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Mediators Inflamm. 2014;2014:659206. doi: 10.1155/2014/659206. Epub 2014 Jan 2.

Chemokines and chemokine receptors in multiple sclerosis.

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Department of Immunology and Microbiology, Shanghai JiaoTong University School of Medicine, Shanghai Institute of Immunology, Shanghai 200025, China.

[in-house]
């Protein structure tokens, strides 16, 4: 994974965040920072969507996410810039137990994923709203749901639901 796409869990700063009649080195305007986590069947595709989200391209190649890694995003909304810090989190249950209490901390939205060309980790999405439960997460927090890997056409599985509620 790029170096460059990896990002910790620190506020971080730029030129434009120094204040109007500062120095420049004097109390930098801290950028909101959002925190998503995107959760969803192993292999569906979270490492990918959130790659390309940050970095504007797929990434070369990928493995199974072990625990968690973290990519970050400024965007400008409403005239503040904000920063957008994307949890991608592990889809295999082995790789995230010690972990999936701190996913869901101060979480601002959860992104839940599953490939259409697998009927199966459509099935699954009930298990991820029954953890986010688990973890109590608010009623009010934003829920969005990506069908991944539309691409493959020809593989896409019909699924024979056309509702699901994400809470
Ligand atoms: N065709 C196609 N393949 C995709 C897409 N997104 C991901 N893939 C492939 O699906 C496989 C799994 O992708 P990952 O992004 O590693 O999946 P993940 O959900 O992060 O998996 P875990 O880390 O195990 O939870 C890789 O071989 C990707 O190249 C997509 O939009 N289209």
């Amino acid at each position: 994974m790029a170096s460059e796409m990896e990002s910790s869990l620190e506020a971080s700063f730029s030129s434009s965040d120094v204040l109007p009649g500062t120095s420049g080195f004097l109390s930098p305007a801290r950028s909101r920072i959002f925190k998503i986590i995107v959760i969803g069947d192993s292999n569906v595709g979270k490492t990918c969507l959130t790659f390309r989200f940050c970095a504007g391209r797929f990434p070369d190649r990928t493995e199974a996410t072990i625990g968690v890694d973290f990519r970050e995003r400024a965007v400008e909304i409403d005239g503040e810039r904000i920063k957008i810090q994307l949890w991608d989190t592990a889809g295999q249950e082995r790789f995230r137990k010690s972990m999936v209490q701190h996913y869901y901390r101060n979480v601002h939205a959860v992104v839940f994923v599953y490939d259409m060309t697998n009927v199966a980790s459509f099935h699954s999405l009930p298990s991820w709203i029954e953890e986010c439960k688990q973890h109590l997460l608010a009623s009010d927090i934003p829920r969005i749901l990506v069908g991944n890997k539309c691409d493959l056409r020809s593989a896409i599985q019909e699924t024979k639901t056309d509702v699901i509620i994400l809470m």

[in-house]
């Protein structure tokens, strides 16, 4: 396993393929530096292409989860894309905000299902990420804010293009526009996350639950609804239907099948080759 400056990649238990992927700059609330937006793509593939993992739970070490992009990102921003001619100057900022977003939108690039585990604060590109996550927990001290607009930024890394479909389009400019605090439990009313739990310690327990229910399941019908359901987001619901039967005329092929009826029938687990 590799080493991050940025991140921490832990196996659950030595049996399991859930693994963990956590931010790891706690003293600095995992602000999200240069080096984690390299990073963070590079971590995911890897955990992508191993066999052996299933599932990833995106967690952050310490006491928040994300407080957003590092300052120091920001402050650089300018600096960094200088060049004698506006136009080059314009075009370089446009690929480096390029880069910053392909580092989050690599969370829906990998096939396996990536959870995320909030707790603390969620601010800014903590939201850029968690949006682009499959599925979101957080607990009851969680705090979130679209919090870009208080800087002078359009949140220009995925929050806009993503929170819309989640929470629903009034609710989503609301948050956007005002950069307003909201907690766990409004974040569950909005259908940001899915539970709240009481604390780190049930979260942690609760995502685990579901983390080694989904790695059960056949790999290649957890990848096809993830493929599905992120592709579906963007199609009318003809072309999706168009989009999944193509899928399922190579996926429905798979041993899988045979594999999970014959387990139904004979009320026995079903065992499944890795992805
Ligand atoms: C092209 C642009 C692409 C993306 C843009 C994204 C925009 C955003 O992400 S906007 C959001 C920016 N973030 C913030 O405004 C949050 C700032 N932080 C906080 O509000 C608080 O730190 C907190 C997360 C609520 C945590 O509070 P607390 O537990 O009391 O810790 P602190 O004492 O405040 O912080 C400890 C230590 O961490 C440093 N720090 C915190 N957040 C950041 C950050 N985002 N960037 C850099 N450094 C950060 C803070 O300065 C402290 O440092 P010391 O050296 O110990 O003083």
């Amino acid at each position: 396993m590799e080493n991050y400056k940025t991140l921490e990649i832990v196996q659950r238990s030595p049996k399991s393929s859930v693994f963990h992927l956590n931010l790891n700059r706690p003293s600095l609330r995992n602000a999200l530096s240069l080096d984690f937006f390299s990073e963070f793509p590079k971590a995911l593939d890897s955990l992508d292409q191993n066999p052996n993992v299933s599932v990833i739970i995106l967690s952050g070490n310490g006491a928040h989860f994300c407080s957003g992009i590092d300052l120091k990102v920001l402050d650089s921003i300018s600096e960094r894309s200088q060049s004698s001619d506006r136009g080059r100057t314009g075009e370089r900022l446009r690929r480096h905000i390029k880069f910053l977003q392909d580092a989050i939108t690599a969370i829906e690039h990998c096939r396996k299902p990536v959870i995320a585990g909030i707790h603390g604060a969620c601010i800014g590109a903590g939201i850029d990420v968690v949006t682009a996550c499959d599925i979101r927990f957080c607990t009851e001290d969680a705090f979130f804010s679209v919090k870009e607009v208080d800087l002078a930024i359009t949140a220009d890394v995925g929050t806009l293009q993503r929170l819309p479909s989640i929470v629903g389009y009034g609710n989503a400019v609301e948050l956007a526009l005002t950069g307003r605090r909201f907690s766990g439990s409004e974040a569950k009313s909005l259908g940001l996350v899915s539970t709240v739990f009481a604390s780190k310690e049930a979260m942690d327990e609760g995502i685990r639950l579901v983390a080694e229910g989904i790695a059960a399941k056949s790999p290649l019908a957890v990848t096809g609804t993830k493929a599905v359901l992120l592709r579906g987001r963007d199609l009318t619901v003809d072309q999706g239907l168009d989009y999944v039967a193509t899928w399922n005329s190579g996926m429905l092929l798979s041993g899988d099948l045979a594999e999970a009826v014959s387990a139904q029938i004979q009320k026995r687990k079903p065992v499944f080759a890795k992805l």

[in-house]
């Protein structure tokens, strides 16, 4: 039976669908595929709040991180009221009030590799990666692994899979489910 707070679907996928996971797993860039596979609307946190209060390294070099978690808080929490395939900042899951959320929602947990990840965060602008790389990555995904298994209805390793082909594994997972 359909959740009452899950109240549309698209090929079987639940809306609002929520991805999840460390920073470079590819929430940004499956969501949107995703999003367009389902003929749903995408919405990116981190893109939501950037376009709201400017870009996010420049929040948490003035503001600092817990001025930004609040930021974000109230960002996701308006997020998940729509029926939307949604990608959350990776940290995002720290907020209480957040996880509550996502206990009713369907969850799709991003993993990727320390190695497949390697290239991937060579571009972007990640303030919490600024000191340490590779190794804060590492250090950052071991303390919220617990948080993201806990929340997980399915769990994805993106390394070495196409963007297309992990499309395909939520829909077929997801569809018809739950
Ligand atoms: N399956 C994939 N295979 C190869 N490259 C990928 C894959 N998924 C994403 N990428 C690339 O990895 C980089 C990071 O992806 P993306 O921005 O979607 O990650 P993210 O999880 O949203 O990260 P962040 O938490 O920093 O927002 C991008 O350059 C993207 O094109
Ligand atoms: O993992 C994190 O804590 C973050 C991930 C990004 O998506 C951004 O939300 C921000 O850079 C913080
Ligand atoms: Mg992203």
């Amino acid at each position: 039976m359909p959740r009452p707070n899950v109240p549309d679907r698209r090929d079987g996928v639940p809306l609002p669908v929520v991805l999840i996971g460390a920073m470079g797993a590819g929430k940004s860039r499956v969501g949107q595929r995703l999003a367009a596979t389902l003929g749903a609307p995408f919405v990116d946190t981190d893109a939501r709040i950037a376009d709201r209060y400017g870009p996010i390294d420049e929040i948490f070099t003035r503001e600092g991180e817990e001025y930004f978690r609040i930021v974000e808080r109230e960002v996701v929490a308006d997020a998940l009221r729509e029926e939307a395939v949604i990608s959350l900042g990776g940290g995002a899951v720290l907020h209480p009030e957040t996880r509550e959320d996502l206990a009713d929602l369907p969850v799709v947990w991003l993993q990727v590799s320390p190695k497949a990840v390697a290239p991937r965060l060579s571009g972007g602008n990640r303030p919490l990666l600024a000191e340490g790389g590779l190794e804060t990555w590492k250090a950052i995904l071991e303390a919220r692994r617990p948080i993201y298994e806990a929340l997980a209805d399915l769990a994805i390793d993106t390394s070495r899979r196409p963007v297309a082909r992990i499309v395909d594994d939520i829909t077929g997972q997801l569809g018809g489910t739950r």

Multiple sclerosis is an autoimmune disease with classical traits of demyelination, axonal damage, and neurodegeneration. The migration of autoimmune T cells and macrophages from blood to central nervous system as well as the destruction of blood brain barrier are thought to be the major processes in the development of this disease. Chemokines, which are small peptide mediators, can attract pathogenic cells to the sites of inflammation. Each helper T cell subset expresses different chemokine receptors so as to exert their different functions in the pathogenesis of MS. Recently published results have shown that the levels of some chemokines and chemokine receptors are increased in blood and cerebrospinal fluid of MS patients. This review describes the advanced researches on the role of chemokines and chemokine receptors in the development of MS and discusses the potential therapy of this disease targeting the chemokine network.

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